Like most digital SLRs, the *ist D's 1.8-inch color LCD monitor is reserved for image playback and menu display. For framing, the camera offers an accurate TTL optical viewfinder, complete with information display so you can quickly check on the exposure settings. (There's also a top status display panel which reports more detailed camera information.) A dioptric adjustment adjusts the eyepiece for eyeglass wearers, and a soft, rubbery cup provides some cushion when peering through the viewfinder. The *ist D features Pentax's newly-developed SAFOX VIII phase-matching autofocus system, which uses 11 AF points across the image area. (And which our tests indicate provides exceptional low-light focusing ability.) You can manually set the AF area, or leave it up to the camera. Focal ranges will vary depending on the lens in use, but you can select Single or Continuous AF modes, or switch over to manual focus.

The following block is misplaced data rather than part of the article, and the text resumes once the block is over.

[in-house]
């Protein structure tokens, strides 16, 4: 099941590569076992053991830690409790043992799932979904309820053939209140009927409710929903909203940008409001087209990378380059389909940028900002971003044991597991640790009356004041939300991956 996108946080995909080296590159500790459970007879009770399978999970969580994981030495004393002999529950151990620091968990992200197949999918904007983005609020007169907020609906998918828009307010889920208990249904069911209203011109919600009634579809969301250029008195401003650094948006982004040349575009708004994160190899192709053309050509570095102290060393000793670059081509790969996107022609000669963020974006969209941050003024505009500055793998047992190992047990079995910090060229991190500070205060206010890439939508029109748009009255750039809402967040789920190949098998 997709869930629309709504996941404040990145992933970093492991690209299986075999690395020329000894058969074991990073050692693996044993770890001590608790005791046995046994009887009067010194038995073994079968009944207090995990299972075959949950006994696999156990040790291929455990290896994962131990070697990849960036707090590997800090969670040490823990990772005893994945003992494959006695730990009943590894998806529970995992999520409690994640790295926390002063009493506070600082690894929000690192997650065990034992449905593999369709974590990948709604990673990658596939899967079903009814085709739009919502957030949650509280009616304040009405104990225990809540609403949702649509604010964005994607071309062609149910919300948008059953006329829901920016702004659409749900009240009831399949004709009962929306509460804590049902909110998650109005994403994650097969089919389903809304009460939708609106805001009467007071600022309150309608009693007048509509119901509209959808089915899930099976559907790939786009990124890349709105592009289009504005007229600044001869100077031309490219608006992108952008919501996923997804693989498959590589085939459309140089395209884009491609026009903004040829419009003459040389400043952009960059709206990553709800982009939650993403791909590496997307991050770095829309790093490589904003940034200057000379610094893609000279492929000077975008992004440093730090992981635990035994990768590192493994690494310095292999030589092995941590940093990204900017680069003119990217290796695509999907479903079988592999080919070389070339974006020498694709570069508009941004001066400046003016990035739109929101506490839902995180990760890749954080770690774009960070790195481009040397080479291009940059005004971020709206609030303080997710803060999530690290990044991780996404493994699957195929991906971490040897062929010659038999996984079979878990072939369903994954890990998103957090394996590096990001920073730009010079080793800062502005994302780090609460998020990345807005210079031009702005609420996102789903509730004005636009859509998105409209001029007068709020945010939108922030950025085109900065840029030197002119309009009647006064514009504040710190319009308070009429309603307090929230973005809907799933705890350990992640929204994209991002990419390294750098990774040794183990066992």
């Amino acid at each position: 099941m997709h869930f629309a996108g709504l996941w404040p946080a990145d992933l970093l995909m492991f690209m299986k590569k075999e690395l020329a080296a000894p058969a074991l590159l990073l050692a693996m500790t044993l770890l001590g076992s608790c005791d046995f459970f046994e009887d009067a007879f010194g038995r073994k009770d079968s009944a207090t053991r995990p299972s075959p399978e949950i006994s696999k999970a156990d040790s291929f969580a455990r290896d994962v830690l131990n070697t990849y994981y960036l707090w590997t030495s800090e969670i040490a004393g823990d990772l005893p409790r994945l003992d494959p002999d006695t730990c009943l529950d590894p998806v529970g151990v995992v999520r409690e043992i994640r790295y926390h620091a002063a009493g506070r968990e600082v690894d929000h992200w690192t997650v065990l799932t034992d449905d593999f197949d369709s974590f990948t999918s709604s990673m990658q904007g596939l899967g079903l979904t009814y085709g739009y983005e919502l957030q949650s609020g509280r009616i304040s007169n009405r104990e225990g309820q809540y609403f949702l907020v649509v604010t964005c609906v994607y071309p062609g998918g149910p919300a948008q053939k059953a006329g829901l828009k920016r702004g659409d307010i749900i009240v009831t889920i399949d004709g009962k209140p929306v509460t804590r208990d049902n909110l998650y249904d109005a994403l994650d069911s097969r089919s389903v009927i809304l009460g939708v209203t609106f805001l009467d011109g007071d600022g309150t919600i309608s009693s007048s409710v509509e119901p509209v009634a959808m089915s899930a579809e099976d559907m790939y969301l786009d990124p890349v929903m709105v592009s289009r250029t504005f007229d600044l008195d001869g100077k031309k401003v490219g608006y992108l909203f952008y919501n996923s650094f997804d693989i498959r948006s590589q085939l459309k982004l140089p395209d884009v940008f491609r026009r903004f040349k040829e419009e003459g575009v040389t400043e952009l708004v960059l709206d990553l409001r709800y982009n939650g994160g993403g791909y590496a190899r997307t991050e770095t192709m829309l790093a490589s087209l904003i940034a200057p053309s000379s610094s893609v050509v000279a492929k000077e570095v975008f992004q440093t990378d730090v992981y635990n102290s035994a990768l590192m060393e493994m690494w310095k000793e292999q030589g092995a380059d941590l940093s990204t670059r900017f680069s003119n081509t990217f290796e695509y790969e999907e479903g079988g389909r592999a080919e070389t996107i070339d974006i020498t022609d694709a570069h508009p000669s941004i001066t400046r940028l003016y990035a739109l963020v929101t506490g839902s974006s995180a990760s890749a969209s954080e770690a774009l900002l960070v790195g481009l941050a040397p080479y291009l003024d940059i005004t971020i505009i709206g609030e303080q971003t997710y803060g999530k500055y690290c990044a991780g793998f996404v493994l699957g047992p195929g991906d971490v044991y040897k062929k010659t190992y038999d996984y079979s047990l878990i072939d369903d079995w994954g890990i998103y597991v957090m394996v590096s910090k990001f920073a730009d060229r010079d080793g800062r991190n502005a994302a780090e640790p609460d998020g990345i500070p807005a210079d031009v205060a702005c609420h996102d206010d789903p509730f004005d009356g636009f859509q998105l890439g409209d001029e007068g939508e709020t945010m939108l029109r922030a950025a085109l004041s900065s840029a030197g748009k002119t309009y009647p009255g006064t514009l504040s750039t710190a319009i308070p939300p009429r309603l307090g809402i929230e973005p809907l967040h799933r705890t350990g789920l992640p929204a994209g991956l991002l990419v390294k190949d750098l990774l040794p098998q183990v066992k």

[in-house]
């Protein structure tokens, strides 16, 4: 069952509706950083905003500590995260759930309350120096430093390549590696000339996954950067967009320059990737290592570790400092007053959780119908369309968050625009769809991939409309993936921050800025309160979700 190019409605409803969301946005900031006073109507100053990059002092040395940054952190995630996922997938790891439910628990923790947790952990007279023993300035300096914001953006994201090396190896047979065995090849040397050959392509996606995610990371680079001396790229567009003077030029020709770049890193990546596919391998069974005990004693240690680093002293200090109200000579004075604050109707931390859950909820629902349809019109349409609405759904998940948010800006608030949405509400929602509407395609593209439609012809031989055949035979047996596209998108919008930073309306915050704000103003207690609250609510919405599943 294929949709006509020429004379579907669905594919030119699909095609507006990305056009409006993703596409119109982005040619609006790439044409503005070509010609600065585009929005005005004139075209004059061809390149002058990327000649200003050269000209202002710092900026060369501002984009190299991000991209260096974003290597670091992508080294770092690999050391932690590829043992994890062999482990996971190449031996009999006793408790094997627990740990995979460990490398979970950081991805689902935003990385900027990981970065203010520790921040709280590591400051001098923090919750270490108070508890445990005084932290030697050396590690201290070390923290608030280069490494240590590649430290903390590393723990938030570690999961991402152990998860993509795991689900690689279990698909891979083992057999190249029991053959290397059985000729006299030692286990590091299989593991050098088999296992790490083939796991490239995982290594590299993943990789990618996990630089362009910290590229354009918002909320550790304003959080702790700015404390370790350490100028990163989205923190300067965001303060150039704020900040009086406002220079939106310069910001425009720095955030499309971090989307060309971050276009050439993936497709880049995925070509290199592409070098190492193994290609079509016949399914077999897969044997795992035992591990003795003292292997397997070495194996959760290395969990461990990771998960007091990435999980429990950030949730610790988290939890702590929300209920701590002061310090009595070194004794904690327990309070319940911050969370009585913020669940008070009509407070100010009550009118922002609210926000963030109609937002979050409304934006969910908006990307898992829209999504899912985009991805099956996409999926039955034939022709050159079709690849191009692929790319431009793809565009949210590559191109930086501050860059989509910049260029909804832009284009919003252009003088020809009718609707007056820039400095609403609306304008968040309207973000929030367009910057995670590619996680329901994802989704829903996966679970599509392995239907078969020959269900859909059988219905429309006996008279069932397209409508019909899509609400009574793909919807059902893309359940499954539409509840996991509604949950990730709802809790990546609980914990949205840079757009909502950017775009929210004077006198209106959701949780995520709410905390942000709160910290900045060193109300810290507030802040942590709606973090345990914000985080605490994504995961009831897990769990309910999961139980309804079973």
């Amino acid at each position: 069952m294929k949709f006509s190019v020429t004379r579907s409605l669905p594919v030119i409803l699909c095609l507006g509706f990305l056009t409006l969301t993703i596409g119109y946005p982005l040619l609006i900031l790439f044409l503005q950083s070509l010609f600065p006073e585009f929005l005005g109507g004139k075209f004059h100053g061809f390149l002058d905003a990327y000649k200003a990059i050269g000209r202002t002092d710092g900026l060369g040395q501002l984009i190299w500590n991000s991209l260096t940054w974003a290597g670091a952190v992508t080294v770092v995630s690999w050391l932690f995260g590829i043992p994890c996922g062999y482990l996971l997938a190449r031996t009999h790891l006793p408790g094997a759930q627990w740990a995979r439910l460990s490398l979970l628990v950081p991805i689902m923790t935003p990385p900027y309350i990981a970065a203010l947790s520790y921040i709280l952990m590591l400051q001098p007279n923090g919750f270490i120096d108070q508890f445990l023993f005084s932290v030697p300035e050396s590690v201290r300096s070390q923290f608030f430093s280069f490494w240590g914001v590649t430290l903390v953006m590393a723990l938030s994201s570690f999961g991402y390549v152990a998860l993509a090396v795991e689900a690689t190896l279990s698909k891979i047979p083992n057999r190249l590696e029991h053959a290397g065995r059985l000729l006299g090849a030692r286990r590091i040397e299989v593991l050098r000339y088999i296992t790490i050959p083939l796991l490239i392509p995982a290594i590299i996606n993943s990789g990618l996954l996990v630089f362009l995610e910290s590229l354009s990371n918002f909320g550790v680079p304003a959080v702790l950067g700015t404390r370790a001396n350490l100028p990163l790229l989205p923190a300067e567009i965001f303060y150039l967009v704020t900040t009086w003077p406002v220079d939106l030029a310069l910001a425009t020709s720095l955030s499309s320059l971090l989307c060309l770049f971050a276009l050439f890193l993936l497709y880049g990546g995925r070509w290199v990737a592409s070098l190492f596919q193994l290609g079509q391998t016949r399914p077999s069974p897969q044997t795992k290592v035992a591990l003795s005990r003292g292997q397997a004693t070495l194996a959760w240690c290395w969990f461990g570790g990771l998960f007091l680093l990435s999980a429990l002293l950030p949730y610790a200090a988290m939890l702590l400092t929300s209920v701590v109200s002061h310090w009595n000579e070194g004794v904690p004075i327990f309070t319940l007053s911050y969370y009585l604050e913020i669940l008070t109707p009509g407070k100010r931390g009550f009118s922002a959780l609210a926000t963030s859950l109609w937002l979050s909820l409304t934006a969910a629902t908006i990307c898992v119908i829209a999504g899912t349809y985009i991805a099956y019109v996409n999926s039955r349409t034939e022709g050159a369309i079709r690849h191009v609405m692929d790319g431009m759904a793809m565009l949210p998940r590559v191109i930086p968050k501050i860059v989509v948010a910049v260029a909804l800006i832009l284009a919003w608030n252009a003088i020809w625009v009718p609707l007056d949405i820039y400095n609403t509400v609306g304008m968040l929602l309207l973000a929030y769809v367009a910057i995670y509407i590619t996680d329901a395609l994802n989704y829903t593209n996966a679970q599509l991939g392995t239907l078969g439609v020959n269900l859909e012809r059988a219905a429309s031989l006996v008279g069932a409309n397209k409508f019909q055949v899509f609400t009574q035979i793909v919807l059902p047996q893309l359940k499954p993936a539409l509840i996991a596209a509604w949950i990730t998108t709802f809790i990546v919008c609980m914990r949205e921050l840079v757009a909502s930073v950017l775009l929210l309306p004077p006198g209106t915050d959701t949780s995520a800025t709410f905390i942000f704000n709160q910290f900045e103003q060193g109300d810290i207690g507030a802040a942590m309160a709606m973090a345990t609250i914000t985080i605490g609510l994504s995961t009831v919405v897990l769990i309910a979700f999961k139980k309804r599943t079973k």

When it comes to exposure, the *ist D offers "Green" Program AE (full Auto exposure), Hyper Program AE, Shutter Priority, Aperture Priority, Manual, and Bulb exposure modes. The main difference between the two Program modes is that Hyper Program AE mode lets you rotate the camera's command dials to select from a range of equivalent exposure settings, while the Green Program mode acts like a full automatic exposure mode. The Mode dial on top of the camera quickly sets the exposure mode, and provides quick access to the White Balance, ISO, and Resolution/Quality settings as well. Exposure settings are easily changed by using a combination of control buttons and dials, and most can be made without delving into the LCD menu system. An extensive Custom Settings menu adjusts a larger range of camera settings, and lets you save as many as three complete sets of adjustments which can be quickly returned to just by selecting a different Custom Settings group. Shutter speeds on the *ist D range from 1/4,000 to 30 seconds, with the Bulb exposure mode available for even longer exposures (as long as the Shutter button or remote control shutter button is held down, and the camera has power). A Noise Reduction option helps reduce the amount of image noise resulting from longer exposures and higher sensitivity settings. You can adjust the overall exposure from -3 to +3 exposure equivalents (EV) in either one-third or one-half step increments, and choose between 16-segment Multi, Center-Weighted, and Spot exposure metering modes. Light sensitivity ranges from 200 to 3,200 ISO equivalent settings, while White Balance options include Auto, Manual, Daylight, Shade, Cloudy, Fluorescent (white, neutral, or daylight), Tungsten, and Flash options.